Although the zoning ordinance provided for the establishment of mobile home parks in Kendall County, the State admitted that none were in operation at the time of the complaint against defendant.

At the close of testimony, the State moved for a directed finding on the basis of defendant's admission that he resided in the trailer. The court granted the motion and fined defendant $10 plus $21.80 in costs.

Defendant contends initially that the county lacks authority to prohibit the use of a mobile home on his property because his property is zoned for agricultural use. For support he cites the statute pertaining to the general zoning power of counties which, in pertinent part, states:

"The powers by this Act given shall not be exercised so as to deprive the owner of any existing property of its use or maintenance for the purpose to which it is then lawfully devoted; nor shall they be exercised so as to impose regulations or require permits with respect to land used or to be used for agricultural purposes, or with respect to the erection, maintenance, repair, alteration, remodeling or extension of buildings or structures used or to be used for agricultural purposes upon such land except that such buildings or structures for agricultural purposes may be required to conform to building or set back lines * * *." Ill. Rev. Stat. 1973, ch. 34, § 3151.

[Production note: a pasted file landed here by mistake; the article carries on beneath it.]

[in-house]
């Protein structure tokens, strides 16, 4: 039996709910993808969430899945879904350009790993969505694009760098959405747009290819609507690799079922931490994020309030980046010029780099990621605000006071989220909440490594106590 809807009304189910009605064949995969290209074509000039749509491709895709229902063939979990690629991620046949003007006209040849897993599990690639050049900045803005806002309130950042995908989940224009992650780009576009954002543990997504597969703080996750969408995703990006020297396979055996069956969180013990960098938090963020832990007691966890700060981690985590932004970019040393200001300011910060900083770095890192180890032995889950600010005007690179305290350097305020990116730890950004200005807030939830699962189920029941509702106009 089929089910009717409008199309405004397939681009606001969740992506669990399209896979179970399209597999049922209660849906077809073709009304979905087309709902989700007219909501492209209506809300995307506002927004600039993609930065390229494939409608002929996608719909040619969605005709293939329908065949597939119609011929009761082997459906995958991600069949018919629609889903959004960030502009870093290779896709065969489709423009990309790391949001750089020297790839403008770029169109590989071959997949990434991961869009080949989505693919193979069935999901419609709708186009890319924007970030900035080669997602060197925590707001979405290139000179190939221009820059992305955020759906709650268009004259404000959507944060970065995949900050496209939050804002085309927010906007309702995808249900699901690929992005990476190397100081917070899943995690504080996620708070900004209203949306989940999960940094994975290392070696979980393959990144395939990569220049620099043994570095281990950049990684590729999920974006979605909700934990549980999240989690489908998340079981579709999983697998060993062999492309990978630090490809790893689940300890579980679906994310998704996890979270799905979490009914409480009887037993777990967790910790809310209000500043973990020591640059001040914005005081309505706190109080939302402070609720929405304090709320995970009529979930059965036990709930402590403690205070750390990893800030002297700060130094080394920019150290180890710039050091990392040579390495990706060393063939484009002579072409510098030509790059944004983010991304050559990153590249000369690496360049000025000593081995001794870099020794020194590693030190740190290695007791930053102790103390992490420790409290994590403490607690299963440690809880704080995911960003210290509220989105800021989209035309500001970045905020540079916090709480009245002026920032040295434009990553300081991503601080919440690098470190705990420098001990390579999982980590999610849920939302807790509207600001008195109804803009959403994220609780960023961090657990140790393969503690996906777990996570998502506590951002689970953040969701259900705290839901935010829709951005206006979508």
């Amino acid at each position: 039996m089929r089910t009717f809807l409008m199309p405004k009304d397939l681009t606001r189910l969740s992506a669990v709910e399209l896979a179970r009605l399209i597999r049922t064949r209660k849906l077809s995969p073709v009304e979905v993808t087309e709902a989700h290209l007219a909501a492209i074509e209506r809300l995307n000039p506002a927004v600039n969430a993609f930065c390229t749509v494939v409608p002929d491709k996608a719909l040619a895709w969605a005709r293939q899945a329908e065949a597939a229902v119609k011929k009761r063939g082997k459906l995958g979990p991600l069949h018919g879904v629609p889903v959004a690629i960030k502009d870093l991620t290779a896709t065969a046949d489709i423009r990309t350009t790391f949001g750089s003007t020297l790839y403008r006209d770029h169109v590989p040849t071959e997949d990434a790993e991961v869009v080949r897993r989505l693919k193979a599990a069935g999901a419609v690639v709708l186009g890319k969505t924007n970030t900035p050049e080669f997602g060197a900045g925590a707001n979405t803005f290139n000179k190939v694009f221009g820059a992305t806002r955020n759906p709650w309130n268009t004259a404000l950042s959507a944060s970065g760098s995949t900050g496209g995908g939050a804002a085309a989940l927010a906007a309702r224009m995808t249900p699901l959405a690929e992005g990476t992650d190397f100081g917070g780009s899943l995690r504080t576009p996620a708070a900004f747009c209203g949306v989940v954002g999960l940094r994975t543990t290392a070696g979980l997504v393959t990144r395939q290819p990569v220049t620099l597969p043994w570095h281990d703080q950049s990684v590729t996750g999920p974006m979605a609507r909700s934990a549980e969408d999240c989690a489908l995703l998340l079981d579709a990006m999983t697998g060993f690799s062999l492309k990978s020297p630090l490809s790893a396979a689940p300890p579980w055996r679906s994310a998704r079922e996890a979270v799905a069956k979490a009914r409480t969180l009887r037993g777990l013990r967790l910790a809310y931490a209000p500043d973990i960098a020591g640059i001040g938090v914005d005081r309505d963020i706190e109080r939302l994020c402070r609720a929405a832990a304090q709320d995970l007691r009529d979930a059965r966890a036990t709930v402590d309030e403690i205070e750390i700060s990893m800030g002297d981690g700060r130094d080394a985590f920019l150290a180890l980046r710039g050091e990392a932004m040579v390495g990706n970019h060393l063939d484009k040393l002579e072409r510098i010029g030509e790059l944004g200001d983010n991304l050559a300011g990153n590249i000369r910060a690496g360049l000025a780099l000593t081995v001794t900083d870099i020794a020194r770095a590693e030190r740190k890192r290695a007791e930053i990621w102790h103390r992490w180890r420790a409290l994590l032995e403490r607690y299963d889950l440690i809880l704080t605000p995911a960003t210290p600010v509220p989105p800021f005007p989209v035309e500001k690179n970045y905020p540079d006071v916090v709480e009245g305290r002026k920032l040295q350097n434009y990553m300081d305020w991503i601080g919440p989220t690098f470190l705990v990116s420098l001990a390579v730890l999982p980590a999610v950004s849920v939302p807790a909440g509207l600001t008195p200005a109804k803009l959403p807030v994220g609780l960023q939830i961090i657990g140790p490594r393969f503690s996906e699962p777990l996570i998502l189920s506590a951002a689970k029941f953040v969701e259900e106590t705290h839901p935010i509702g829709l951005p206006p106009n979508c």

• 1 Defendant's reliance on this statute is misplaced for, as the statute makes clear, the county's power to require permits for buildings on agricultural land is only prohibited when the buildings are used for agricultural purposes. In this case, defendant's use of his trailer was residential in nature and, thus, the statute is applicable.

We do, however, agree with defendant's second contention that the ordinance as applied to him was unreasonable and arbitrary. One assailing the application of a zoning restriction as applied to his property has a heavy burden in overcoming the presumptive validity of the restriction. (Village of Cahokia v. Wright, 57 Ill.2d 166, 168 (1974); La Salle National Bank v. City of Evanston, 57 Ill.2d 415, 428 (1974).) We find, on the facts of this case, the defendant has met that burden.